People always ask me why I don’t get bored visiting Seoul at least once every year.  Somehow, I always manage to find something new to do, or a new place to visit.  I never seem to run out of things to do in that city. One of the new places that I visited during my last trip is Dumulmeori, a water area outside Seoul where the Bukhangang River and Namhangang River meet.  I learnt about this place from reading Discovering Korea and a blog written by Pheuron Tay, a Singaporean studying in Seoul (btw, her blog is filled with beautiful, dreamy photos).

Dumulmeori (such a mouthful) is in Yangpyeong, about 45 mins away from Seoul by train.  Which is perfect for a day-trip from the city.  Dumulmeori is at the Yangsuri station on the Jungang Line, and from there, I could cycle or walk or cab to Dumulmeori.  I met an ahjusshi on the train who started a conversation with me.  He was a retired teacher, and wanted to practise his spoken Mandarin.  So he started asking me a number of questions, filling in any gaps with the help of the online Korean-Mandarin dictionary in his phone.  I obliged by answering his questions, also with assistance from the English-Korean online dictionary on my phone.  I was extremely amused by the conversation.

 photo FullSizeRender-150529-v2__zpskoye5ccy.jpgI alighted at the Yangsuri station and found myself at a loss as to how to get to Dumulmeori.  Feeling a bit distressed, I wandered around the station for while, then decided to plop myself at one of the eateries outside the station where I ordered a bowl of spicy cold noodles.  OMG, the noodles were excellent.  The eatery did not use the usual chewy buckwheat noodles, but something similar to cha soba.  If I had made a wasted trip, at the very least, I got a good meal out of it.    I asked the ahjumma in the eatery for directions to Dumulmeori.  She kept pointing in one direction, and firing off in rapid Korean which I could not understand a single word of.  Despite my love for Korea, I have never picked up the language beyond the barest of basic phrases. Like – “Dumulmeori, oh-di-so-yo?”  There is hardly any point in asking where is a particular place in Korean, and not being able to comprehend the response.  I decided to take the next train back to the city.

However, the stubborn streak in me refused to give up.  I was really looking forward to seeing this place and I felt annoyed at having to go back “empty-handed”.  Last ditch attempt was to follow a group of ahjummas sporting exercise outfits and ahjumma aviator caps.  I spotted them leaving the station, and took a gamble that they were heading to Dumulmeori.  “Let’s follow them! Hehehe.  Safety in numbers!” 

 photo IMG_2665-150529-v2__zpscidtgyfy.jpgSomewhere along the way, I lost the group of ahjummas after being distracted by a a shop selling succulents, and plodded my way to Dumulmeori alone.  It was a good 20 minute walk from the Yangsuri train station and I managed to find the park.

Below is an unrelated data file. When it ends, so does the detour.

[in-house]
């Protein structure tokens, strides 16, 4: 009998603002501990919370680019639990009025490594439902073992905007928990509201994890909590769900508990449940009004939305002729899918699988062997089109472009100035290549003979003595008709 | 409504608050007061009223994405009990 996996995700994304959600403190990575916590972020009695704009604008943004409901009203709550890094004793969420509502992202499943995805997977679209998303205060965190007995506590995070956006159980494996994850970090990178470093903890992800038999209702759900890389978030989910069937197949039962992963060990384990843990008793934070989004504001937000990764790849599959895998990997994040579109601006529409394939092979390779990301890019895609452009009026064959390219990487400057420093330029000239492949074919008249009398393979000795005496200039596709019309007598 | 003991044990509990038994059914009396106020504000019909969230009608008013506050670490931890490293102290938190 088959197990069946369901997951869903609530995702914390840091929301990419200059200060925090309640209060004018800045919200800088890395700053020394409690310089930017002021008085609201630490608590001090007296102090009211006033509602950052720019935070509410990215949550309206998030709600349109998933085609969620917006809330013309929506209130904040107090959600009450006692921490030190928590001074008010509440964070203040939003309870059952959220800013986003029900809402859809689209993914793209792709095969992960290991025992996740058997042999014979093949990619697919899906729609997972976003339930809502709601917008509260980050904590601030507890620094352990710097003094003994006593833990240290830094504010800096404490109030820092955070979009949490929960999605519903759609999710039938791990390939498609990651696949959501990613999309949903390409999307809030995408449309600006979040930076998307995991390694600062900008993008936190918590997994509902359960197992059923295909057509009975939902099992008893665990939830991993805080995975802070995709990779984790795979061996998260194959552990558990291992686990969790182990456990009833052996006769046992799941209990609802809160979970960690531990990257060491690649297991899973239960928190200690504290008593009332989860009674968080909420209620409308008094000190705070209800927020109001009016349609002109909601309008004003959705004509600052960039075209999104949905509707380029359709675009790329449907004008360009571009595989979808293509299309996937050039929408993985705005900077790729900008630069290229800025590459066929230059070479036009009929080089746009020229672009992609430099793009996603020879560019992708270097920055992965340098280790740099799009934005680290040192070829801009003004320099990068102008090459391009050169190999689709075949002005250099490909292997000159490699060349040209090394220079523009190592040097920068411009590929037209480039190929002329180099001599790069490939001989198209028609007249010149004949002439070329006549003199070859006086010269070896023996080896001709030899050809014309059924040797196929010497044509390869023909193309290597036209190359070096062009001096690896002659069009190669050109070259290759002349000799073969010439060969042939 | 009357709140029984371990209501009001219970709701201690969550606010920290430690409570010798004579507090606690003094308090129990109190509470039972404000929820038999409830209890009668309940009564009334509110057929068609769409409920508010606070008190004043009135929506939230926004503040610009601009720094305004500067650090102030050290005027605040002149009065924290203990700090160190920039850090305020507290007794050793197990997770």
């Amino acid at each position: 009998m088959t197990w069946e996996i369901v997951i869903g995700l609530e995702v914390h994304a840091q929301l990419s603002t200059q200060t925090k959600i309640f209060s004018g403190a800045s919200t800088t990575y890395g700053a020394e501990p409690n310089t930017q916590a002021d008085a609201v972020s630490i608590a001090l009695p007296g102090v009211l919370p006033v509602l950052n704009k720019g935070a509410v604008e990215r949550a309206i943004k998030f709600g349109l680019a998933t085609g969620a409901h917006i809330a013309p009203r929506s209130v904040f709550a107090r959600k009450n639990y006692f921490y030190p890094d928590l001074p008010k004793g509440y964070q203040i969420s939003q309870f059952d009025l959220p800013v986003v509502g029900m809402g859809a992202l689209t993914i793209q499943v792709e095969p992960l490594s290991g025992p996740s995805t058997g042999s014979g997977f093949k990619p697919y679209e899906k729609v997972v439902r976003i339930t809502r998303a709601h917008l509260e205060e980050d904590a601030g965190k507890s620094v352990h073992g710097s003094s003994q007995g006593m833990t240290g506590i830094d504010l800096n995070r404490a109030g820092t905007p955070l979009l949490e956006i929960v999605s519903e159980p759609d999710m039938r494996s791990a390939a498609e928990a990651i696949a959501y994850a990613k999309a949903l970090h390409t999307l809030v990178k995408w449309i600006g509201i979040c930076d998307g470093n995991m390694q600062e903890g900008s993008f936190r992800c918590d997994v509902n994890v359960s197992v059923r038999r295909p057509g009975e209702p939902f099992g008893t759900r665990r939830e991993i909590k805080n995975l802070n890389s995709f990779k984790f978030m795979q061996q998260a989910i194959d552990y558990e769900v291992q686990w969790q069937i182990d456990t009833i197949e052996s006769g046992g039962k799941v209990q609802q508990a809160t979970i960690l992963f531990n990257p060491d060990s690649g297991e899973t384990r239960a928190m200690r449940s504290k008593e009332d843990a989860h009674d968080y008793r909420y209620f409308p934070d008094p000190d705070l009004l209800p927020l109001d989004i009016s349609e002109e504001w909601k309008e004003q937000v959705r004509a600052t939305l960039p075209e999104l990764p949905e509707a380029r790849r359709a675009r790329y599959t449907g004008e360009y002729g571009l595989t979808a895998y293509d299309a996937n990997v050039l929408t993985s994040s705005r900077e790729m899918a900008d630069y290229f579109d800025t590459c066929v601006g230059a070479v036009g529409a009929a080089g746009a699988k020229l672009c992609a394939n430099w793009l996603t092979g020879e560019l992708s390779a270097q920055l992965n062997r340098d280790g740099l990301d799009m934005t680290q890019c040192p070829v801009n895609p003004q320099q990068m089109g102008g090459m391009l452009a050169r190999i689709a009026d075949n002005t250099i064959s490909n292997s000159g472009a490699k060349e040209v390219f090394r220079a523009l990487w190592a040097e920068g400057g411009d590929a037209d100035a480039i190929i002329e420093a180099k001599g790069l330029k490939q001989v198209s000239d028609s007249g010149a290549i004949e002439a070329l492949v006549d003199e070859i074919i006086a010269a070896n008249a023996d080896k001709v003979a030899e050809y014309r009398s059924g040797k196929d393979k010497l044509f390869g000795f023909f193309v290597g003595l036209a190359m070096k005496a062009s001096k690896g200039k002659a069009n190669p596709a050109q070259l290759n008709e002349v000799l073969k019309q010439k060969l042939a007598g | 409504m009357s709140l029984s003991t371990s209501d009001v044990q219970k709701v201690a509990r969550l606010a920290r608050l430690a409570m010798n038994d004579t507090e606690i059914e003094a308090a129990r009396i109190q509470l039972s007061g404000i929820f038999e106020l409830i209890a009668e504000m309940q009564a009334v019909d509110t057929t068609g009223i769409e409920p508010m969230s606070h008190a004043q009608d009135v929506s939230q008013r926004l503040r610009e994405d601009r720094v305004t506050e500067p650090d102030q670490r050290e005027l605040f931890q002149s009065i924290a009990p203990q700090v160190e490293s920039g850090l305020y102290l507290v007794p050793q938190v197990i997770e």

photo L1001079-150529-v2__zpsuhmu3rgc.jpg photo L1001123-150529-v2__zpsgzznhg0s.jpgThe entire park has several parts to it and occupies a fairly large area.  I entered Dumulseori at the lotus pond section of the park.  The lotus pond was huge but it was pity that it was not flowering in May.  I strolled along the pond and came to the “waterfront area”.  The view of the waters and the mountains was stunning.

 photo L1001086-150529-v2__zpsqzm5ft2y.jpg photo L1001084-150529-v2__zps9ogtfec9.jpgIt feels so tranquil and peaceful to look at this view.  I could stare at it all day.

 photo 1047a768-13e3-4fd7-bbde-23dd0be544fb_zpsa4eov7ke.jpg photo L1001090-150529-v2__zps9g48jrhu.jpg photo L1001112-150529-v2__zpskilzlfa4.jpgI just finished watching the Korean drama, She Was Pretty (a lousy show and an utter waste of time), and noticed that they filmed a scene in the last episode at Dumulseori. I recognized the rectangular wooden frame in the drama.

It was such a lovely day, I could not resist zoning out for an hour with a can of beer with this view in front of me.

 photo L1001070-150529-v2__zpszzzekx4l.jpgCross this long bridge and you will get to the other side of Dulmulmeori.  More parks and beautiful open spaces to fill up a couple of hours.

 photo L1001145-150529-v2__zpstspf2pin.jpg photo L1001146-150529-v2__zpsstisewsb.jpgDumulmeori is a great day-trip out of Seoul.  Take the Jungang Line and alight at Yangsu Station, then stroll to Dumulmeori.  Wear comfortable shoes and get ready for plenty of walking.

Seoul: Dumulmeori In Yangpyeong
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2 thoughts on “Seoul: Dumulmeori In Yangpyeong

  • Feb 17, 2016 at 4:39 am

    may i know which month did you visit the place ? i was planning to visit in march not sure if it’s a good idea or not .

  • Feb 18, 2016 at 12:46 pm

    Hi Jun

    I visited Dulmulmeori in late May which was a little warm for walking around. The weather in March will be nice for lots of walking, but I am not sure if the lotus and greenery would have bloomed by then.


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